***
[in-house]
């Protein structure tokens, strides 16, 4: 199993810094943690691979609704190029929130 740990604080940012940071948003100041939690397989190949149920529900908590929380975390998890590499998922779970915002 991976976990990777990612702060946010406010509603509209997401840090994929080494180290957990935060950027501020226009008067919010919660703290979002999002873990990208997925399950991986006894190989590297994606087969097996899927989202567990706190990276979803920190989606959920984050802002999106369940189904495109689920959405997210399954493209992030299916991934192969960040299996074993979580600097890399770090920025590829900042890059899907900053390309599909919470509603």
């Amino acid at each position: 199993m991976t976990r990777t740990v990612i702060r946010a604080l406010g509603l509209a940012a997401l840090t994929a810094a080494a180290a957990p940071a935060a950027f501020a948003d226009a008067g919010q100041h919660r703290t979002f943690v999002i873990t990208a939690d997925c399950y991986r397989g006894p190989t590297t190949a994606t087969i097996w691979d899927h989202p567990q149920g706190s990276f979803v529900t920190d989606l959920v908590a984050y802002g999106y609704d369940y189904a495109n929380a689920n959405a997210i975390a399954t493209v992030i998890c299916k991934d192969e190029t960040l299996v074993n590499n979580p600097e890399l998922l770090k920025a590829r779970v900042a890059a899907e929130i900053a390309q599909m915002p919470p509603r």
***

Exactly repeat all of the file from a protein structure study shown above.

[in-house]
């Protein structure tokens, strides 16, 4: 199993810094943690691979609704190029929130 740990604080940012940071948003100041939690397989190949149920529900908590929380975390998890590499998922779970915002 991976976990990777990612702060946010406010509603509209997401840090994929080494180290957990935060950027501020226009008067919010919660703290979002999002873990990208997925399950991986006894190989590297994606087969097996899927989202567990706190990276979803920190989606959920984050802002999106369940189904495109689920959405997210399954493209992030299916991934192969960040299996074993979580600097890399770090920025590829900042890059899907900053390309599909919470509603």
């Amino acid at each position: 199993m991976t976990r990777t740990v990612i702060r946010a604080l406010g509603l509209a940012a997401l840090t994929a810094a080494a180290a957990p940071a935060a950027f501020a948003d226009a008067g919010q100041h919660r703290t979002f943690v999002i873990t990208a939690d997925c399950y991986r397989g006894p190989t590297t190949a994606t087969i097996w691979d899927h989202p567990q149920g706190s990276f979803v529900t920190d989606l959920v908590a984050y802002g999106y609704d369940y189904a495109n929380a689920n959405a997210i975390a399954t493209v992030i998890c299916k991934d192969e190029t960040l299996v074993n590499n979580p600097e890399l998922l770090k920025a590829r779970v900042a890059a899907e929130i900053a390309q599909m915002p919470p509603r």